Several competing phones with comparable batteries run better in that test, even with high refresh rate displays. That's also not taking into account the higher battery drain that you will see if you're constantly using 5G networks.
Owing to the pandemic, I was very much in a mixed mode network position during testing, with most of the battery usage occurring in a 4G LTE space rather than a 5G one.
At this price point, you're not going to get any kind of wireless charging, but you do at least get USB C charging rated at up to 18W.
Should you buy the Vivo Y52 5G?
- Buy it if you want a 5G phone now to last you a few years without frills.
- Don't buy it if you can wait for better low-cost 5G alternatives.
The Vivo Y52 5G doesn't do too much wrong within its price bracket. If you're looking to replace an existing older smartphone and want the security of 5G access so that it'll last, even as 3G networks get wound back and 4G LTE's demise beckons, it's a fair purchase option.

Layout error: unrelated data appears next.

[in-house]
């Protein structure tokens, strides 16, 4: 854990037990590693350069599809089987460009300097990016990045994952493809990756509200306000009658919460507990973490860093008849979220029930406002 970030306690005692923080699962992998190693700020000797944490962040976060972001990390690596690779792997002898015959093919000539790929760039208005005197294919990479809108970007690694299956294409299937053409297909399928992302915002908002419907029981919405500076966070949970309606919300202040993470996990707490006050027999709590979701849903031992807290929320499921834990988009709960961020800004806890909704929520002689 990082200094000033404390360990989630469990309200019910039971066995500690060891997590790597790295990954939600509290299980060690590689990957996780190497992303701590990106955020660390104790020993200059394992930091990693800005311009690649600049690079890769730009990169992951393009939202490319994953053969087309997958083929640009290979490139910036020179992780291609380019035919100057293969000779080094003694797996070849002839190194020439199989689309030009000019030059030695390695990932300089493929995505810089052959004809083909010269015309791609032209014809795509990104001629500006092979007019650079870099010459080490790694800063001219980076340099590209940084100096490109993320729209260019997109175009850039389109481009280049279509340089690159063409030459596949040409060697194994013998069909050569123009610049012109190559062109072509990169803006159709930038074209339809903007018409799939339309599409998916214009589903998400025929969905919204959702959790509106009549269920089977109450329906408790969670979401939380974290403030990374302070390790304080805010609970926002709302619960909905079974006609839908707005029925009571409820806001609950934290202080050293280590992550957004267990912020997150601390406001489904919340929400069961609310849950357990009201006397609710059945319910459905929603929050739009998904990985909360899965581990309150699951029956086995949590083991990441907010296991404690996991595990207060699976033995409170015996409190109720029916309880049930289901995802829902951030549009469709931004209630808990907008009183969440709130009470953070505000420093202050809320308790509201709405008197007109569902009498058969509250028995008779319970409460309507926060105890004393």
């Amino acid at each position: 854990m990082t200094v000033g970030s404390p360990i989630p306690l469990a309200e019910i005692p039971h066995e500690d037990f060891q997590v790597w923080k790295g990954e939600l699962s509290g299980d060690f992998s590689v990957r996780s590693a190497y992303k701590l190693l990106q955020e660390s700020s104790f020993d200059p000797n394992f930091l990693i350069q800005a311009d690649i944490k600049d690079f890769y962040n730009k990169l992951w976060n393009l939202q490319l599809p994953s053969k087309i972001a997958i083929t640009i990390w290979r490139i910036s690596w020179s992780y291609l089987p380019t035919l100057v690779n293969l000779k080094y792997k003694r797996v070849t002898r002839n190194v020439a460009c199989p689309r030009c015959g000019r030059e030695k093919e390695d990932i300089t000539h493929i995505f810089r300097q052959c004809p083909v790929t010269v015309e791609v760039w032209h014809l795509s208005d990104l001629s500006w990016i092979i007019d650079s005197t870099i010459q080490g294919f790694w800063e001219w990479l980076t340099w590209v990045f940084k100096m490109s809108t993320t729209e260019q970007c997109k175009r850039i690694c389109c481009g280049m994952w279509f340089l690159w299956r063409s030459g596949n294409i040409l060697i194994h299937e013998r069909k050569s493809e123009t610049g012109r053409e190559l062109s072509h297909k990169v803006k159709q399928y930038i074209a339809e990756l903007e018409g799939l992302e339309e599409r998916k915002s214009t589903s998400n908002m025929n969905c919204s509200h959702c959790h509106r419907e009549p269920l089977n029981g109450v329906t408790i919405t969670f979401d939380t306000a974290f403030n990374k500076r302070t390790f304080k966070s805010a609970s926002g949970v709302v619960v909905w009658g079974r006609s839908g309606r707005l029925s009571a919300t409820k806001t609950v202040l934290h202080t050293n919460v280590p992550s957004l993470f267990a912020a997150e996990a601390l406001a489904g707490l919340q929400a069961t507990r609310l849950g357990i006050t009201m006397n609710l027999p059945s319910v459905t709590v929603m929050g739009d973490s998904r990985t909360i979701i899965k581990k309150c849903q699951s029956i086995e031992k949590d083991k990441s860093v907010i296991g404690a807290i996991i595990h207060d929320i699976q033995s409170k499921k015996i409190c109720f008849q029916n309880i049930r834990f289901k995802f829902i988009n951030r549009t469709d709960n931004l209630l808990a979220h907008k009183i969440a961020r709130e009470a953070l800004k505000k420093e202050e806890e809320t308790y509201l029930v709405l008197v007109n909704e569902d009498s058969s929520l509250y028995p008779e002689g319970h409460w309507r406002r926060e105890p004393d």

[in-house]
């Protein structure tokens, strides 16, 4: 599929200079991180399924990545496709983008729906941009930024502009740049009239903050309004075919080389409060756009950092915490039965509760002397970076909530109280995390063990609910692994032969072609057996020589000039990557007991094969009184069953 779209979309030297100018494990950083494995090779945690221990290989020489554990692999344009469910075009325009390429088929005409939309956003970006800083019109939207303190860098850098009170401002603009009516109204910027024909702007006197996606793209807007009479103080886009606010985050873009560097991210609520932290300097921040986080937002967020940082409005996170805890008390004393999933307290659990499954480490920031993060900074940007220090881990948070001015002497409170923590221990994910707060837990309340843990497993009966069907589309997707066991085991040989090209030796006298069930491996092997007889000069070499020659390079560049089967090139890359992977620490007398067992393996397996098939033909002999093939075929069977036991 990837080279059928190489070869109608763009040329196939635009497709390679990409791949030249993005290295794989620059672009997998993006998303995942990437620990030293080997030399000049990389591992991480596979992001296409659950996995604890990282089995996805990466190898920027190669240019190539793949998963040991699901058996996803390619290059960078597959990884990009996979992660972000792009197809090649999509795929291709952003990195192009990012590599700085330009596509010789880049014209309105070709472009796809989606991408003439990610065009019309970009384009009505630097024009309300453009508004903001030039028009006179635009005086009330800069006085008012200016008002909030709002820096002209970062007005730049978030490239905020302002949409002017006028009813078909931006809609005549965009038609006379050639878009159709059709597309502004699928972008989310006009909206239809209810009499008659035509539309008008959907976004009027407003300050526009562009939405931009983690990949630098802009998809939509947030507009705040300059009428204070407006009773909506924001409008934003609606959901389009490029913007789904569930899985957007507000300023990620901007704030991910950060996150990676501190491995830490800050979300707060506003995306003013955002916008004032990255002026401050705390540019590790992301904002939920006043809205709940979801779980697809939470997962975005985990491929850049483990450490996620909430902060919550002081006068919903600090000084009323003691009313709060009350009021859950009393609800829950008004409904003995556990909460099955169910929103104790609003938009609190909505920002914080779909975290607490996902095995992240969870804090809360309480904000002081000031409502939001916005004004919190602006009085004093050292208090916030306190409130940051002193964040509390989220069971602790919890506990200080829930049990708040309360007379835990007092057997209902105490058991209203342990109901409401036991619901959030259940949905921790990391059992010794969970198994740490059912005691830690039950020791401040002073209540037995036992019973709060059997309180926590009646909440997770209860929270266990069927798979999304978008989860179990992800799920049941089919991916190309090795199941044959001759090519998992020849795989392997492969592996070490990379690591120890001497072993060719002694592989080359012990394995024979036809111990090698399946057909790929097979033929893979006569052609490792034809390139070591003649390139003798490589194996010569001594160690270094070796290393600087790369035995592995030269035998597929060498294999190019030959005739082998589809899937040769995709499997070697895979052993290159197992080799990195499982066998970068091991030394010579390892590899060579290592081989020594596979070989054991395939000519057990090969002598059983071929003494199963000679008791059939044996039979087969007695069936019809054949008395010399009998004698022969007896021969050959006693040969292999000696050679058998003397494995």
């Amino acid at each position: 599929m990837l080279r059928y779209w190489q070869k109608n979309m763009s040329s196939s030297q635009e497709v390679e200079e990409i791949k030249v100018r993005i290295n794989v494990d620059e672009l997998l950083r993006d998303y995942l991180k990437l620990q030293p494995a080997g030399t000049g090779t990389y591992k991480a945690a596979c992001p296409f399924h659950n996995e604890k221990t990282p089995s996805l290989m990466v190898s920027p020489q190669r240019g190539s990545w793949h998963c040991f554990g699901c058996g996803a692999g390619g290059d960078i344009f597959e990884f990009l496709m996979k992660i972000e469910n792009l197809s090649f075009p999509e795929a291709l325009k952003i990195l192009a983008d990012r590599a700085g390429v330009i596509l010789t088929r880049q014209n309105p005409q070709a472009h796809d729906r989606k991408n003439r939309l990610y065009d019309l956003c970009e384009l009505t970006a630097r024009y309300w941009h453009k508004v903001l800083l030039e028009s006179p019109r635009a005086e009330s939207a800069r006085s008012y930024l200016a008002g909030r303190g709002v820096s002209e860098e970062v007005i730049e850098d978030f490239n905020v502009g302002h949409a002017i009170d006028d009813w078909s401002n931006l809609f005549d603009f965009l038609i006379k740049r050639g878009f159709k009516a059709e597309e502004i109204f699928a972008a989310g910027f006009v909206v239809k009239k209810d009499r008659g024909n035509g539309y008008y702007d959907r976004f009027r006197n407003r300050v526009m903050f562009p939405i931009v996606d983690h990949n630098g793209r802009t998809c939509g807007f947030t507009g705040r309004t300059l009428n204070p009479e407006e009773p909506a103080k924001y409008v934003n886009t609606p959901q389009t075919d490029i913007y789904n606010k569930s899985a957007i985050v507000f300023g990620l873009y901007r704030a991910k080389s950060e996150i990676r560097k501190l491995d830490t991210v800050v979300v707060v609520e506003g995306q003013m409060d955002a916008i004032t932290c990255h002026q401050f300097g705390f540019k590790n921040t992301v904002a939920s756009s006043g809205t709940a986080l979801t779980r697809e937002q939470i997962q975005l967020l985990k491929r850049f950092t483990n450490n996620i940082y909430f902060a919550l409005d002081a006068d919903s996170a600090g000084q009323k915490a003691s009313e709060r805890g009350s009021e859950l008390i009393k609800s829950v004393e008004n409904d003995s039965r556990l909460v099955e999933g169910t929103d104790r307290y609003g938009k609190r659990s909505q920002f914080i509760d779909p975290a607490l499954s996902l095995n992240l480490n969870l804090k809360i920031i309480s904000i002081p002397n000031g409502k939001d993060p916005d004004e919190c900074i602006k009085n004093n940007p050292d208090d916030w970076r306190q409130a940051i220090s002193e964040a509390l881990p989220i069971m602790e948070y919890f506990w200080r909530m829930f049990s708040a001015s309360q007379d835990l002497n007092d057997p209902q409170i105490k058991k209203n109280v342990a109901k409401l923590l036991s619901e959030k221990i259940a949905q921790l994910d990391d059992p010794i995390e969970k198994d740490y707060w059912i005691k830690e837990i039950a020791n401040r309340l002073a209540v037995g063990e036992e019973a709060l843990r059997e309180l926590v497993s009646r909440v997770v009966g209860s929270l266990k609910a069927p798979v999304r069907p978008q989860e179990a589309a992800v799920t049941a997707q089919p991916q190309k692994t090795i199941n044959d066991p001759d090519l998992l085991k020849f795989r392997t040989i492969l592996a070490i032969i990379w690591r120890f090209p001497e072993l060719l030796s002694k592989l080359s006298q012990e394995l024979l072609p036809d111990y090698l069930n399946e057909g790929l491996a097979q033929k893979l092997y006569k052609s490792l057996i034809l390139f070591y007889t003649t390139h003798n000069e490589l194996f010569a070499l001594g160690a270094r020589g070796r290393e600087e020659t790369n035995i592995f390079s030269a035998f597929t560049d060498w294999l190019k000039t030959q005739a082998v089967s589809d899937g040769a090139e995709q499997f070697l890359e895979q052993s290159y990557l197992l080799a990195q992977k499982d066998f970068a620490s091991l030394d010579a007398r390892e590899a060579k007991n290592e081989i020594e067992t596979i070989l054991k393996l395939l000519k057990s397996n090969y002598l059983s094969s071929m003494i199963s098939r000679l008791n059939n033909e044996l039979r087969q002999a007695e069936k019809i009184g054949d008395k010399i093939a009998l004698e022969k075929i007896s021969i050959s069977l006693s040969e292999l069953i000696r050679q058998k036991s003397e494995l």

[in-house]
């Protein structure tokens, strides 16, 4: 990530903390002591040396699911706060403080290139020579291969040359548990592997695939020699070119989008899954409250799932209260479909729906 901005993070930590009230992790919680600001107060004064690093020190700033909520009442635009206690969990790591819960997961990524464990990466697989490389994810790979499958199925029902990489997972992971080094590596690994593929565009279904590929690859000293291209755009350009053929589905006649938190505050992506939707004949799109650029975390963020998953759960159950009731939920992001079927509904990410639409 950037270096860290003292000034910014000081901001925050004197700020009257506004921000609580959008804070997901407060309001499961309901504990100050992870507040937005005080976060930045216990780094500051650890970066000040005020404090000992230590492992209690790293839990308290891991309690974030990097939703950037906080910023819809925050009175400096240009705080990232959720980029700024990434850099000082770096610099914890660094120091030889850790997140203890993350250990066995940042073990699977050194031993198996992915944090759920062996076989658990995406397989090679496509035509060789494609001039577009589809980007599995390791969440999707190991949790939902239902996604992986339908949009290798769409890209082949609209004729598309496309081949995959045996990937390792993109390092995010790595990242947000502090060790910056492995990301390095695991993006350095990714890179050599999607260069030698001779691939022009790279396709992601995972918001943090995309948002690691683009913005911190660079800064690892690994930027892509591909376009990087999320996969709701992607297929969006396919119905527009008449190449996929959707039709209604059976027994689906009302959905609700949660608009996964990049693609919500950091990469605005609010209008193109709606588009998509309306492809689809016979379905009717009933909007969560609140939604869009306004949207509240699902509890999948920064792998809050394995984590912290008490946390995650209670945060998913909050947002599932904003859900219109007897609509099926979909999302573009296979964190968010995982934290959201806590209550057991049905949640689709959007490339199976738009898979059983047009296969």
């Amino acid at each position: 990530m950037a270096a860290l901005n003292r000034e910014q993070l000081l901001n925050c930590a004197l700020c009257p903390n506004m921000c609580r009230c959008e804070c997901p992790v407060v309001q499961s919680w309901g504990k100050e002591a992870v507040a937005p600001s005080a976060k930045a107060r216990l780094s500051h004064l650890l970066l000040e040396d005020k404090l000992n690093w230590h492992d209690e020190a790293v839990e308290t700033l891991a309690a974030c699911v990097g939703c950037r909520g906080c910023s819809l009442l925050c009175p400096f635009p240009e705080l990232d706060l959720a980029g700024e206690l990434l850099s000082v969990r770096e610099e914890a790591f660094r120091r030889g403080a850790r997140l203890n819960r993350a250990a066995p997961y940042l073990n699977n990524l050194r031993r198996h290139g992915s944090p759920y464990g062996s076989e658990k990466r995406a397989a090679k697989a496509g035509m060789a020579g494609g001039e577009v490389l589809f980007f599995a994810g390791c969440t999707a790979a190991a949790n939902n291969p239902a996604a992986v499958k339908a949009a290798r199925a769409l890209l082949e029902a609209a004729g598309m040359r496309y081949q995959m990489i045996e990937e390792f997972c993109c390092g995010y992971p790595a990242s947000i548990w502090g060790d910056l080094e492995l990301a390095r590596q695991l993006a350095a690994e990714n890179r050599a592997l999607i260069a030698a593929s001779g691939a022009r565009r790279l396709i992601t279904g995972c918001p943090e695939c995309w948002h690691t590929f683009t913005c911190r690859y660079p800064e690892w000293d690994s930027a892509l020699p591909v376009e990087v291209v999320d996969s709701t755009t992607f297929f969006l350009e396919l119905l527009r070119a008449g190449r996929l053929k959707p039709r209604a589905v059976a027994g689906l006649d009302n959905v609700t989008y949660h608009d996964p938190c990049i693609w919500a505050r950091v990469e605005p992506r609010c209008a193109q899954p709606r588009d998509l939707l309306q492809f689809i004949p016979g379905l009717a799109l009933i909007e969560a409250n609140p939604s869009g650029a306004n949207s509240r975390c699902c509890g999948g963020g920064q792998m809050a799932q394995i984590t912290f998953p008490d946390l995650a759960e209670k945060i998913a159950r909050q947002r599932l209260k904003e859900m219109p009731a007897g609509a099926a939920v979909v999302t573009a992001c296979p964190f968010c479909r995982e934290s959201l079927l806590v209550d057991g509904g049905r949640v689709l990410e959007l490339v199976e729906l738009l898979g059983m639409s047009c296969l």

However, like most trailblazers, it's what's to come that will undoubtedly be more exciting. The Vivo Y52 5G offers low-cost 5G, but it won't be alone in this space for long. Outside that 5G offering, it's a plain phone for its price.
Pricing and availability
How we tested:
The Vivo Y52 5G was tested over a 2-week period, testing apps, camera features and battery life with both synthetic benchmarks and day-to-day usage. It was tested on the Telstra 4G and 5G networks for network speed and battery usage.
Power, storage and battery
Images: Alex Kidman